NEW YORK NEWSDAY
March 24, 1988
Council OKs Panel Member
The City Council has approved a new member to the Landmarks Preservation Commission over the angry protests of preservation groups that accused the mayor of stacking the commission with yes-men.
By a vote of 20-12, the council Tuesday approved Lee Weintraub, a landscape architect from Staten Island, to replace maverick Anthony Tung, who has served on the commission for eight years.
Mayor Edward I. Koch refused to reappoint Tung to the unpaid post last year after he opposed the Koch administration's plan to build a restaurant in Bryant Park behind the Public Library.
Council member Ruth Messinger (D-Manhattan) praised Tung as a "distinguished" commission member "who chose to speak out regularly against many interests," including the Koch administration and city developers.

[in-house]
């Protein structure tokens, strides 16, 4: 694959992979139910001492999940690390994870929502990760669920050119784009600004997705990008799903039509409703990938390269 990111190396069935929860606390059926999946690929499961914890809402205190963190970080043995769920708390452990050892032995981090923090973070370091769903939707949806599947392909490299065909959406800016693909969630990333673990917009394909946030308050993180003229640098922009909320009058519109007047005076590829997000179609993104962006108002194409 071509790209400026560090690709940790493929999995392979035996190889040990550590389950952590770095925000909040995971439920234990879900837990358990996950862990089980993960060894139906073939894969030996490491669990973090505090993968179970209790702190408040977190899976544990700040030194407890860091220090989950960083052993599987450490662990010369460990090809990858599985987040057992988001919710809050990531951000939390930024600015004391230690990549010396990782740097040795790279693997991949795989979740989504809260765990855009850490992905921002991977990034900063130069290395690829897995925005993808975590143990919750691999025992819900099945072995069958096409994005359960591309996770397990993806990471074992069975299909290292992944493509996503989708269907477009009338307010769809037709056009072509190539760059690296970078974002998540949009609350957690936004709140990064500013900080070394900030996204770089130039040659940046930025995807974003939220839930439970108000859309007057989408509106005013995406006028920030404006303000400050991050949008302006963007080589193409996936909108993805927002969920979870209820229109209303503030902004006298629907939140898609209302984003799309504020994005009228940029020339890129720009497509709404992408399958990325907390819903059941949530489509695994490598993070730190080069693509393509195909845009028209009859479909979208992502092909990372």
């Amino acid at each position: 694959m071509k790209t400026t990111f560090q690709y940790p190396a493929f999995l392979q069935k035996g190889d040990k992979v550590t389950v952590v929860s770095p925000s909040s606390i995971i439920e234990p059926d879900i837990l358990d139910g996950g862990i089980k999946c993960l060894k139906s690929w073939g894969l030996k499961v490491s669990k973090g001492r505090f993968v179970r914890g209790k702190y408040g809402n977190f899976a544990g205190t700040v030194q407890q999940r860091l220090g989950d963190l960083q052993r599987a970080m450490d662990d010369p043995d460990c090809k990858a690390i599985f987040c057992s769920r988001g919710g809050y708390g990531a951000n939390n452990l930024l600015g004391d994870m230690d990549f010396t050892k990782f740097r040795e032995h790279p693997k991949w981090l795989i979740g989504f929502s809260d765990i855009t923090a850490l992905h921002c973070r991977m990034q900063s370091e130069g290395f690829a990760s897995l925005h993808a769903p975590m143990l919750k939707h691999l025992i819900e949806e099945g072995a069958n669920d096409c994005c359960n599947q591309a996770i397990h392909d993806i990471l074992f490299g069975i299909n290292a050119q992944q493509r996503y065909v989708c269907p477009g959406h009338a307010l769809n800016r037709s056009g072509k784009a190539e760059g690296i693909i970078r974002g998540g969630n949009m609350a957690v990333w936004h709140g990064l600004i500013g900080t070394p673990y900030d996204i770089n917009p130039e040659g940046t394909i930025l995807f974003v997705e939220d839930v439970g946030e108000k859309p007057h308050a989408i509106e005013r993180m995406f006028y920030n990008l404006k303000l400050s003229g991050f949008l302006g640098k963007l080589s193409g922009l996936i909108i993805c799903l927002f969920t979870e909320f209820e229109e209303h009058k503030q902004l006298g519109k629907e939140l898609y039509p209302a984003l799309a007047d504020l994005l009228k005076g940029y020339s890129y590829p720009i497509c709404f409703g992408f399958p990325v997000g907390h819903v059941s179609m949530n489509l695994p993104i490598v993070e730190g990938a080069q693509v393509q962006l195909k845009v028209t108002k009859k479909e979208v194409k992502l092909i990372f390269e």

The Weintraub appointment "sends a chilling message that those who speak out and ruffle feathers will not be allowed to speak as members of commissions," Messinger said during a spirited council debate.
Other council members said there had been a vacancy on the 11-member board for a year, but that the mayor has made no attempt to fill it. Instead, Weintraub was nominated to fill Tung's seat, although Tung had asked to serve another three-year term.
Weintraub's supporters praised his work in designing city parks and his ability to work with community groups.
Tung, who fought for 14 months to save his post on the commission, was a gracious loser Tuesday. "I'm overwhelmed and gratified by the amount of support generated," he said.
Absent from Tuesday's vote was Council Member Jerome O'Donovan (D-Staten Island), who said he was in Washington to raise money for his campaign for Congress. O'Donovan had supported Tung until last week, but changed his mind and said he would support Weintraub at the request of the Koch administration.
The mayor said he would drop in on another O'Donovan fund-raiser in Staten Island last night.
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